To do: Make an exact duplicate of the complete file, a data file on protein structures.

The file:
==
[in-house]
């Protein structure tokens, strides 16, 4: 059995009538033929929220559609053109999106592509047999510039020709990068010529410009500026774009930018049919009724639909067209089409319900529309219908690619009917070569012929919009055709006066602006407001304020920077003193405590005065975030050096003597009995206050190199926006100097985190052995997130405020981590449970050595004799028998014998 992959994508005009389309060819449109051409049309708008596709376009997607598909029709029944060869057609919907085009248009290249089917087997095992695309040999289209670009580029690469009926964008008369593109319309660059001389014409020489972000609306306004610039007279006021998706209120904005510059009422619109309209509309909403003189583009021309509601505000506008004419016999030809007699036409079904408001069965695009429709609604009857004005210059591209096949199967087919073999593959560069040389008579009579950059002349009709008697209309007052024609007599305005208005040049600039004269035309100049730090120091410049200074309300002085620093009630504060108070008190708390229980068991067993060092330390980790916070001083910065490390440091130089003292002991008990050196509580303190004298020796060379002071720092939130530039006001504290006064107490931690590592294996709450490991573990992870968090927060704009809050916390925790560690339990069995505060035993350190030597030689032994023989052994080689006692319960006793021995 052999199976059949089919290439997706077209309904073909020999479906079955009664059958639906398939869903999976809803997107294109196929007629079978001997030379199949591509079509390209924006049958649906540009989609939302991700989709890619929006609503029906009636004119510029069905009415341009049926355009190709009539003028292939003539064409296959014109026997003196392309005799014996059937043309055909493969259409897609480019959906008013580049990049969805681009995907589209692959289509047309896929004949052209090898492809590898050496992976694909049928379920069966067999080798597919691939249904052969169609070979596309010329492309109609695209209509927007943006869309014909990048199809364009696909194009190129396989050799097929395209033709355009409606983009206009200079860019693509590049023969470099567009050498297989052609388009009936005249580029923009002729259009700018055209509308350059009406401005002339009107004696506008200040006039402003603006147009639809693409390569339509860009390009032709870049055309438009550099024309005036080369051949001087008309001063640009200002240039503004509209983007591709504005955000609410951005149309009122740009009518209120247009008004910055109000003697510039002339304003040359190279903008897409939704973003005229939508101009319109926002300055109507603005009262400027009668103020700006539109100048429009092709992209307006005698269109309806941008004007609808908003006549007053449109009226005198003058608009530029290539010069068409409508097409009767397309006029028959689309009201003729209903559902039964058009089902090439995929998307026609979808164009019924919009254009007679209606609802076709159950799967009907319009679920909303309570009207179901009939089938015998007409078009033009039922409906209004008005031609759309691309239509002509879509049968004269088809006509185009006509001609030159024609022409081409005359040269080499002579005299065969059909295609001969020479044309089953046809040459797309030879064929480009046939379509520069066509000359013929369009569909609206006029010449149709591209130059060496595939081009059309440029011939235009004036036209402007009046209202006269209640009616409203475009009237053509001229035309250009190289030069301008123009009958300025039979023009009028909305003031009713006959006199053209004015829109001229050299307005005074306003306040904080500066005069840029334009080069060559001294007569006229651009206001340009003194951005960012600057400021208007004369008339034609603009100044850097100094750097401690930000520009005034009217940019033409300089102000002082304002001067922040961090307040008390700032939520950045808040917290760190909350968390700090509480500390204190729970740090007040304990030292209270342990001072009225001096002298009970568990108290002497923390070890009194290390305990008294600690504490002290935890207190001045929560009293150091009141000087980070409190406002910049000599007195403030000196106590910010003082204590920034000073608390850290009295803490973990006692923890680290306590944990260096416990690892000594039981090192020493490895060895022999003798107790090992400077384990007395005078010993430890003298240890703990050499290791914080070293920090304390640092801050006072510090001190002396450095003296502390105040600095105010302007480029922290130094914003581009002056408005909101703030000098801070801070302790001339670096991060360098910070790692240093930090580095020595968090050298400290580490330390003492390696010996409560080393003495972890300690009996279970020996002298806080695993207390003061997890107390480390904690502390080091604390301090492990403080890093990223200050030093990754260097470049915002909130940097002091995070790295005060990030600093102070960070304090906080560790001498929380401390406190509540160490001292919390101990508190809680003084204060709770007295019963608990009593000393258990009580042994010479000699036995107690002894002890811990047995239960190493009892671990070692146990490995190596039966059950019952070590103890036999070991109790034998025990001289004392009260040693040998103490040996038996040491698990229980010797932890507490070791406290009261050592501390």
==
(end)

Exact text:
[in-house]
């Protein structure tokens, strides 16, 4: 059995009538033929929220559609053109999106592509047999510039020709990068010529410009500026774009930018049919009724639909067209089409319900529309219908690619009917070569012929919009055709006066602006407001304020920077003193405590005065975030050096003597009995206050190199926006100097985190052995997130405020981590449970050595004799028998014998 992959994508005009389309060819449109051409049309708008596709376009997607598909029709029944060869057609919907085009248009290249089917087997095992695309040999289209670009580029690469009926964008008369593109319309660059001389014409020489972000609306306004610039007279006021998706209120904005510059009422619109309209509309909403003189583009021309509601505000506008004419016999030809007699036409079904408001069965695009429709609604009857004005210059591209096949199967087919073999593959560069040389008579009579950059002349009709008697209309007052024609007599305005208005040049600039004269035309100049730090120091410049200074309300002085620093009630504060108070008190708390229980068991067993060092330390980790916070001083910065490390440091130089003292002991008990050196509580303190004298020796060379002071720092939130530039006001504290006064107490931690590592294996709450490991573990992870968090927060704009809050916390925790560690339990069995505060035993350190030597030689032994023989052994080689006692319960006793021995 052999199976059949089919290439997706077209309904073909020999479906079955009664059958639906398939869903999976809803997107294109196929007629079978001997030379199949591509079509390209924006049958649906540009989609939302991700989709890619929006609503029906009636004119510029069905009415341009049926355009190709009539003028292939003539064409296959014109026997003196392309005799014996059937043309055909493969259409897609480019959906008013580049990049969805681009995907589209692959289509047309896929004949052209090898492809590898050496992976694909049928379920069966067999080798597919691939249904052969169609070979596309010329492309109609695209209509927007943006869309014909990048199809364009696909194009190129396989050799097929395209033709355009409606983009206009200079860019693509590049023969470099567009050498297989052609388009009936005249580029923009002729259009700018055209509308350059009406401005002339009107004696506008200040006039402003603006147009639809693409390569339509860009390009032709870049055309438009550099024309005036080369051949001087008309001063640009200002240039503004509209983007591709504005955000609410951005149309009122740009009518209120247009008004910055109000003697510039002339304003040359190279903008897409939704973003005229939508101009319109926002300055109507603005009262400027009668103020700006539109100048429009092709992209307006005698269109309806941008004007609808908003006549007053449109009226005198003058608009530029290539010069068409409508097409009767397309006029028959689309009201003729209903559902039964058009089902090439995929998307026609979808164009019924919009254009007679209606609802076709159950799967009907319009679920909303309570009207179901009939089938015998007409078009033009039922409906209004008005031609759309691309239509002509879509049968004269088809006509185009006509001609030159024609022409081409005359040269080499002579005299065969059909295609001969020479044309089953046809040459797309030879064929480009046939379509520069066509000359013929369009569909609206006029010449149709591209130059060496595939081009059309440029011939235009004036036209402007009046209202006269209640009616409203475009009237053509001229035309250009190289030069301008123009009958300025039979023009009028909305003031009713006959006199053209004015829109001229050299307005005074306003306040904080500066005069840029334009080069060559001294007569006229651009206001340009003194951005960012600057400021208007004369008339034609603009100044850097100094750097401690930000520009005034009217940019033409300089102000002082304002001067922040961090307040008390700032939520950045808040917290760190909350968390700090509480500390204190729970740090007040304990030292209270342990001072009225001096002298009970568990108290002497923390070890009194290390305990008294600690504490002290935890207190001045929560009293150091009141000087980070409190406002910049000599007195403030000196106590910010003082204590920034000073608390850290009295803490973990006692923890680290306590944990260096416990690892000594039981090192020493490895060895022999003798107790090992400077384990007395005078010993430890003298240890703990050499290791914080070293920090304390640092801050006072510090001190002396450095003296502390105040600095105010302007480029922290130094914003581009002056408005909101703030000098801070801070302790001339670096991060360098910070790692240093930090580095020595968090050298400290580490330390003492390696010996409560080393003495972890300690009996279970020996002298806080695993207390003061997890107390480390904690502390080091604390301090492990403080890093990223200050030093990754260097470049915002909130940097002091995070790295005060990030600093102070960070304090906080560790001498929380401390406190509540160490001292919390101990508190809680003084204060709770007295019963608990009593000393258990009580042994010479000699036995107690002894002890811990047995239960190493009892671990070692146990490995190596039966059950019952070590103890036999070991109790034998025990001289004392009260040693040998103490040996038996040491698990229980010797932890507490070791406290009261050592501390």